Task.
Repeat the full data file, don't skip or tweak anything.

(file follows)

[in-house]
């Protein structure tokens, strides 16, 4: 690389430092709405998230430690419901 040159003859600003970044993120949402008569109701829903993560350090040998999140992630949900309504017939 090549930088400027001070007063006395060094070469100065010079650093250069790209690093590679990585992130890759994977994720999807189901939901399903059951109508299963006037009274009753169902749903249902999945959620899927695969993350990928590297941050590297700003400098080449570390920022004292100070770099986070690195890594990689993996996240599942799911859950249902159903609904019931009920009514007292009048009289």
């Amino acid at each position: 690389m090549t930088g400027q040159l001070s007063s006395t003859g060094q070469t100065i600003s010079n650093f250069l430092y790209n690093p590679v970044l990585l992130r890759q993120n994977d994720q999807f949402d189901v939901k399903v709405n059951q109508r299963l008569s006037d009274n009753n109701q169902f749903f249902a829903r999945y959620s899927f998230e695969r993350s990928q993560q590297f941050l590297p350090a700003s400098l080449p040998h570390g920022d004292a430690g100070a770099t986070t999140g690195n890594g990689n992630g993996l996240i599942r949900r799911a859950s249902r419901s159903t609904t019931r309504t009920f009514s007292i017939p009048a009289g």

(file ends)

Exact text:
[in-house]
């Protein structure tokens, strides 16, 4: 690389430092709405998230430690419901 040159003859600003970044993120949402008569109701829903993560350090040998999140992630949900309504017939 090549930088400027001070007063006395060094070469100065010079650093250069790209690093590679990585992130890759994977994720999807189901939901399903059951109508299963006037009274009753169902749903249902999945959620899927695969993350990928590297941050590297700003400098080449570390920022004292100070770099986070690195890594990689993996996240599942799911859950249902159903609904019931009920009514007292009048009289």
């Amino acid at each position: 690389m090549t930088g400027q040159l001070s007063s006395t003859g060094q070469t100065i600003s010079n650093f250069l430092y790209n690093p590679v970044l990585l992130r890759q993120n994977d994720q999807f949402d189901v939901k399903v709405n059951q109508r299963l008569s006037d009274n009753n109701q169902f749903f249902a829903r999945y959620s899927f998230e695969r993350s990928q993560q590297f941050l590297p350090a700003s400098l080449p040998h570390g920022d004292a430690g100070a770099t986070t999140g690195n890594g990689n992630g993996l996240i599942r949900r799911a859950s249902r419901s159903t609904t019931r309504t009920f009514s007292i017939p009048a009289g």